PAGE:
An NPR Commentary on Yes

A few years ago, back when Ed was living in Chicago, I drove down to meet him and go see Yes in concert. It happened that people could go see Yes and Kansas for free if they went to “Taste of Chicago,” a festival at which Chicago’s restaurants sold food and people could attend a variety of musical events.

We walked in during the end of Kansas’ set (which we really hadn’t wanted to see anyway) and before the beginning of Yes.

Ed surveyed the crowd. It was noticeably different in ethnic make-up from the crowds near the food. “This is the whitest crowd I have ever seen in Chicago,” he said. He was probably right about that.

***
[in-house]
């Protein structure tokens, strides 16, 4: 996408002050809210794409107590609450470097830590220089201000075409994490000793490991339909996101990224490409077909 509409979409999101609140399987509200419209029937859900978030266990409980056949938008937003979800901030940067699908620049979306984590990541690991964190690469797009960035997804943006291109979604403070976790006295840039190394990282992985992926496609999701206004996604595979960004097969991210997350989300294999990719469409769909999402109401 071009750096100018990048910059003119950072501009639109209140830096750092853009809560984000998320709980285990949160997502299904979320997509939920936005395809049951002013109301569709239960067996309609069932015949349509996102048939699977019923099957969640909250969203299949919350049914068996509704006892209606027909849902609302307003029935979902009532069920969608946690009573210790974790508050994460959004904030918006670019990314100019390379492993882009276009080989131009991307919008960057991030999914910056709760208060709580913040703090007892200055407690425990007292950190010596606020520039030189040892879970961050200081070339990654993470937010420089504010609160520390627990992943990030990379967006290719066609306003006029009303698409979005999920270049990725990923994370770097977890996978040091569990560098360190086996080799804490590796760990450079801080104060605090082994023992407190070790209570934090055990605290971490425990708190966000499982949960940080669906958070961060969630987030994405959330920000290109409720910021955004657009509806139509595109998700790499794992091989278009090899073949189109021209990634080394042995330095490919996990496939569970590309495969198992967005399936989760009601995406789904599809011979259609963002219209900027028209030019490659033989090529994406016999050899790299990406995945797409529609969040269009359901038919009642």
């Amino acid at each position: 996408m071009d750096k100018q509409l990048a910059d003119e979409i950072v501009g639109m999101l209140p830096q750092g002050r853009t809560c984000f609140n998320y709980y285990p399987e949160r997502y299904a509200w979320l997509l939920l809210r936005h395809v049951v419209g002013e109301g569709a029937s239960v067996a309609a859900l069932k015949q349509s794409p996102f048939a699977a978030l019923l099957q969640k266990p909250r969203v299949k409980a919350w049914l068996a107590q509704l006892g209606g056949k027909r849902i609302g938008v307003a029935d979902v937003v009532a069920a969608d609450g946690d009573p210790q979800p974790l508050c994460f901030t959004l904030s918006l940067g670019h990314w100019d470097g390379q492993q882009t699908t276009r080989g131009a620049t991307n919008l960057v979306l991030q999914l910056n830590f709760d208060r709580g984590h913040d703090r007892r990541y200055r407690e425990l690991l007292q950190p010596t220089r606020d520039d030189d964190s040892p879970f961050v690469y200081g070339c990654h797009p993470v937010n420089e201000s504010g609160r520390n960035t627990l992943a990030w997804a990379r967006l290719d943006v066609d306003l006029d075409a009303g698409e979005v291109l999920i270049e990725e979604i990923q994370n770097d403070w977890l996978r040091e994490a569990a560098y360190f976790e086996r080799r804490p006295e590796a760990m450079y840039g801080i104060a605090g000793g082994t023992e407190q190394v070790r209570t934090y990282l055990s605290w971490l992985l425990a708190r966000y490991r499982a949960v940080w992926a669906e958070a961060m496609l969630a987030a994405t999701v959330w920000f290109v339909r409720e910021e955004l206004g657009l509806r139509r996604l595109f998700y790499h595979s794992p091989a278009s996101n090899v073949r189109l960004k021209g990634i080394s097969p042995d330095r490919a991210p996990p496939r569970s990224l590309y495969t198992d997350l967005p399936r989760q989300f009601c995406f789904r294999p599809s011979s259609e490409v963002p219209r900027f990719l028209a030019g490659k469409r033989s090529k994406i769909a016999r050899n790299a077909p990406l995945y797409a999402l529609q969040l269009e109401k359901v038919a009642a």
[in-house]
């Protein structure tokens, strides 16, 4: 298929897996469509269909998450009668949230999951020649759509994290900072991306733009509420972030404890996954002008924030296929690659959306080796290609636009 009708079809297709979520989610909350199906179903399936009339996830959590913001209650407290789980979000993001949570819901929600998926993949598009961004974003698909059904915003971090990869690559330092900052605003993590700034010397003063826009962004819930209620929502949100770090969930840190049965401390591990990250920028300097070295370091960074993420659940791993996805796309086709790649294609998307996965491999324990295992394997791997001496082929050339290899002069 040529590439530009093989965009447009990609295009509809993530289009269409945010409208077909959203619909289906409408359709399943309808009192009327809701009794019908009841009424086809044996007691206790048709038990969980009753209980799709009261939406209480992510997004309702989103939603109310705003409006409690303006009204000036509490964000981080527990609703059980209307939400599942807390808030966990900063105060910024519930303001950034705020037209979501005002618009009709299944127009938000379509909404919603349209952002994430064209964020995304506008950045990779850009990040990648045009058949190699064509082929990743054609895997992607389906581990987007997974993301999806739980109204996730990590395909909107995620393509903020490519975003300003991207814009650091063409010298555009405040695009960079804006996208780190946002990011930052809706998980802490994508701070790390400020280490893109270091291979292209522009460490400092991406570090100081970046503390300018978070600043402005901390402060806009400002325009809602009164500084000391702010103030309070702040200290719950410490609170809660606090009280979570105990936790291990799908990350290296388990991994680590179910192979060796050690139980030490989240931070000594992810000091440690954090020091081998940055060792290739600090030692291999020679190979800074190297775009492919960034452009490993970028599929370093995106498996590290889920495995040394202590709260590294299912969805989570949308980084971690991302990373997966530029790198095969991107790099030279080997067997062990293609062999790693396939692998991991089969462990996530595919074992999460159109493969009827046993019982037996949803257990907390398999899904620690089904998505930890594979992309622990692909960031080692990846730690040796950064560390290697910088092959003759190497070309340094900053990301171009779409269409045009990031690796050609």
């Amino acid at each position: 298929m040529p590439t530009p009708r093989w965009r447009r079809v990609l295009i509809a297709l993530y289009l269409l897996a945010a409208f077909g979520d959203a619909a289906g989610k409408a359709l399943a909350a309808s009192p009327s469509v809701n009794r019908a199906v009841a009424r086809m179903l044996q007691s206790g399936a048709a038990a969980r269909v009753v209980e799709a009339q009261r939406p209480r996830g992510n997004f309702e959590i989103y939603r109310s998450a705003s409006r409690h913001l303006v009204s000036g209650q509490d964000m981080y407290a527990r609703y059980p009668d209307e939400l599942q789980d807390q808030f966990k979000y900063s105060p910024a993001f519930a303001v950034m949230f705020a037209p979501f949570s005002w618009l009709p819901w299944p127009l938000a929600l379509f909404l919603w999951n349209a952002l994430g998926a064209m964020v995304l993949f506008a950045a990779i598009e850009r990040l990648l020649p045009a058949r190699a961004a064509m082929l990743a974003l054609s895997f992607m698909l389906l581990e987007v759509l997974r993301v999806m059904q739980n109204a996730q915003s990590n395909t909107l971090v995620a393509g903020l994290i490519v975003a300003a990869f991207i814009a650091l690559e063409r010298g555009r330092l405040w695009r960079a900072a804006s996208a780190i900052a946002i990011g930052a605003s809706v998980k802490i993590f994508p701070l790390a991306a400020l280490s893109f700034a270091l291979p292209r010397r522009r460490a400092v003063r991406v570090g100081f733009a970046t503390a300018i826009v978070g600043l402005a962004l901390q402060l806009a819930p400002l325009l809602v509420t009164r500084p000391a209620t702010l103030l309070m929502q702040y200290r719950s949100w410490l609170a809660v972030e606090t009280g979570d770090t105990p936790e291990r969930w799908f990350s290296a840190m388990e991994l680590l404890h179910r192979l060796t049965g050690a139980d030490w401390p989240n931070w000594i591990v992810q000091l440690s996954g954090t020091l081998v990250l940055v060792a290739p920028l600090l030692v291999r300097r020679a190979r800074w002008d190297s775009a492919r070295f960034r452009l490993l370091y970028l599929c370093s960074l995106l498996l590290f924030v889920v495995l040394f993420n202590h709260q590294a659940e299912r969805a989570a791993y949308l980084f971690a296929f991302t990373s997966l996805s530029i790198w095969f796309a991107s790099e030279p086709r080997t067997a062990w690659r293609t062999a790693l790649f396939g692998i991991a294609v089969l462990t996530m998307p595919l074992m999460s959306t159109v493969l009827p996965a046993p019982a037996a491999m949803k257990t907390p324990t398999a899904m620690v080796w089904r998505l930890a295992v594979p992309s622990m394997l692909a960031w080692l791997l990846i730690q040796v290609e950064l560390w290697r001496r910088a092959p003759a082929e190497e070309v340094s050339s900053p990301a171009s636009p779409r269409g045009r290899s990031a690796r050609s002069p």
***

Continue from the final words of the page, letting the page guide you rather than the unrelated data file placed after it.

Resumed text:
An exception to this rule stood about 10 feet ahead of us–an African-American man who obviously knew all the songs because he was singing along the entire time.

While listening to NPR today, I was amused to hear a commentary on Yes from one African-American man’s perspective. He loves the group and apparently his friends in the 1970’s did as well–to the point of renting two rows of seats to their concerts in Philadelphia and making black power signs and high fives when Yes started playing “Heart of the Sunrise.”

Strange and amusing.

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